both As-Found and As-Left data. By comparing the As-Left data from one calibration to the As-
Found of the next calibration. you can determine the instrument's drift. By varying the interval
between calibrations, you can determine the optimum calibration interval which allows the
instrument to remain within the desired accuracy.

Figure 2 - Performance Over Time

- - --

-As Found
+As Len
- - --

HART Fundamentals
HART is an acronym for Highway Addressable Remote Transducer. Originally developed by
Rosemount in 1986, the HART protocol is now a mature, industry-proven technology. Because
Rosemount chose to make HART an open protocol, many manufacturers incorporated it into
their products. It has now become a de facto standard for field communication with instruments
In 1993, to insure its continued growth and acceptance, Rosemount transferred ownership of the
protocol to the HART Communication Foundation (HCF).

HART products generally fall into one of three categories: field devices, host systems, and
communication support hardware. Field devices include transmitters, valves, and controllers.
There are HART transmitters for almost any standard process measurement including pressure,
temperature, level, flow, and analytical (pH. ORP. density). Host systems range from small
hand-held communicators to PC based maintenance management software to large scale
distributed control systems. Communication support hardware includes simple single loop
modems as well as an assortment of multiplexers that allow a host system to communicate with a
large number of field devices. In this paper, the general term "communicator" will be used to
refer to any HART host that can communicate with a field device.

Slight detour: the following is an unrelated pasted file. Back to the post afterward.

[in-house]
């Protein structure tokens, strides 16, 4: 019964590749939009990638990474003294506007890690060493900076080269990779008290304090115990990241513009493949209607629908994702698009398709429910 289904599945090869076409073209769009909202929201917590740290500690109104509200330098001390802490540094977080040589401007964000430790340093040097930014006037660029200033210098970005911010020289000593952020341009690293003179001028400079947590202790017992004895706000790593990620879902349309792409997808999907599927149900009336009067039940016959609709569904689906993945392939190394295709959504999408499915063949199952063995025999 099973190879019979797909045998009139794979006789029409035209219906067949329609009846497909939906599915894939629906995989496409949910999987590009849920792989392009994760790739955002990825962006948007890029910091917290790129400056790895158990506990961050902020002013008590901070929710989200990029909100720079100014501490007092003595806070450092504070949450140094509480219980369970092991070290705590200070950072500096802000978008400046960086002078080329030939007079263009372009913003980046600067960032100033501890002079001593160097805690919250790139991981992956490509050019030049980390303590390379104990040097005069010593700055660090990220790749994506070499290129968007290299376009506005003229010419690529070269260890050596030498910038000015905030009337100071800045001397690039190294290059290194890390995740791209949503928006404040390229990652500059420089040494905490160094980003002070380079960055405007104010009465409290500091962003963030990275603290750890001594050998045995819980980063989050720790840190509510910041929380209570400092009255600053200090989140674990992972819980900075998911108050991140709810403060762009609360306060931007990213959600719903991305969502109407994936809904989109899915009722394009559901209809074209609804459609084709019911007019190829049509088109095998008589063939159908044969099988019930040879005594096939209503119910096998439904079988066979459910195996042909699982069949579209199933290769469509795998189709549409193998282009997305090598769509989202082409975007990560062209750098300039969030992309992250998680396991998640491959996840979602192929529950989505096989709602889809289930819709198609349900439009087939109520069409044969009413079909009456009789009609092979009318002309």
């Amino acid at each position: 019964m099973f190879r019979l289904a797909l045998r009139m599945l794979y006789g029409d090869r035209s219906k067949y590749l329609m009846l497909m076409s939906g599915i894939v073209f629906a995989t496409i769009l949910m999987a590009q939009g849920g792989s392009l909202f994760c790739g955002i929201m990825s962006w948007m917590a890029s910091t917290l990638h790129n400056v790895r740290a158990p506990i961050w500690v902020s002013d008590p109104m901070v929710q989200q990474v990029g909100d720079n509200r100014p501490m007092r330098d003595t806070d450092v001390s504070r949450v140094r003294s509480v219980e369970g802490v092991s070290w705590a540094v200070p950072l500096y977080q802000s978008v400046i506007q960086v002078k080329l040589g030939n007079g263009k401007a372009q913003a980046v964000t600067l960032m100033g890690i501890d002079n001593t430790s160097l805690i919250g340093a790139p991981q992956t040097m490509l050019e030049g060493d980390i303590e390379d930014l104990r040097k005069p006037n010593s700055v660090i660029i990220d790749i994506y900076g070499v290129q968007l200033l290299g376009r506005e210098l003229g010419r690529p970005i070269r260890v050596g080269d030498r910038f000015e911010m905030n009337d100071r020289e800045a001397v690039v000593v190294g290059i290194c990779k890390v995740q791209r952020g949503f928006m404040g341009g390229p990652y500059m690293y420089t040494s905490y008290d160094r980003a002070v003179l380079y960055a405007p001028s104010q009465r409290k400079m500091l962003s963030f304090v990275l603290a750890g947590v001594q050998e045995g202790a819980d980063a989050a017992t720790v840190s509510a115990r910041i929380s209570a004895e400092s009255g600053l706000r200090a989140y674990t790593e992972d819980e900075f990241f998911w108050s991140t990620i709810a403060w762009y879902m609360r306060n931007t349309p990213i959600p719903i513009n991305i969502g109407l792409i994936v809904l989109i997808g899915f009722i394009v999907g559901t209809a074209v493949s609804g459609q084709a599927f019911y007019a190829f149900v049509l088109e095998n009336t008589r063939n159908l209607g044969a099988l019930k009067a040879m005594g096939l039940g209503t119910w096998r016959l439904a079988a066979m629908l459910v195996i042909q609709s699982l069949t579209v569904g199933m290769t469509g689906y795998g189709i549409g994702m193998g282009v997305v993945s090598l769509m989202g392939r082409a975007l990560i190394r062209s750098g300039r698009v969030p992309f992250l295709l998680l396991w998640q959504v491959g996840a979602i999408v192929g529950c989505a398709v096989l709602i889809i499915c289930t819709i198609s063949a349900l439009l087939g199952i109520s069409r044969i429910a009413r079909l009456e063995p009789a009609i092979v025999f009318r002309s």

HART is a transition technology that provides for the continued use of the industry standard 4 -
20 mA current loop while also introducing many of the capabilities and benefits associated with
a digital field bus system. The complete technical specification is available from the HART
Communication Foundation[ '1

HART follows the basic Open Systems Interconnection (OSI) reference model. The OSI model
describes the structure and elements of a communication system. The HART protocol uses a
reduced OS1 model, implementing only layers 1, 2 and 7. Since the details for layers I
(Physical) and 2 (Link) do not directly impact calibration, they are not discussed here.

Layer 7, the Application layer, consists of three classes of HART commands: Universal,
Common Practice, and Device Specific. Universal commands are implemented by all HART
hosts and field devices. They are primarily used by a host to identify a field device and read
process data.

The Common Practice command set defines functions that are generally applicable to many field
devices. This includes items such as changing the range, selecting engineering units, and
performing self tests. Although each field device implements only those Common Practice
commands which are pertinent to its operation, this still provides for a reasonable level of
commonality between field devices.

Device Specific commands are different for each field device. It is through these commands that
unique calibration and configuration functions are implemented. For example, when configuring
an instrument for operation, only temperature transmitters need to be able to change the type of
probe attached, while flow meters often need to have information about pipe sizes, calibration
factors, and fluid properties. Also, the calibration procedure for a pressure transmitter is
obviously different than that for a valve.

It is important to note that in most cases, proper calibration of a HART instrument requires the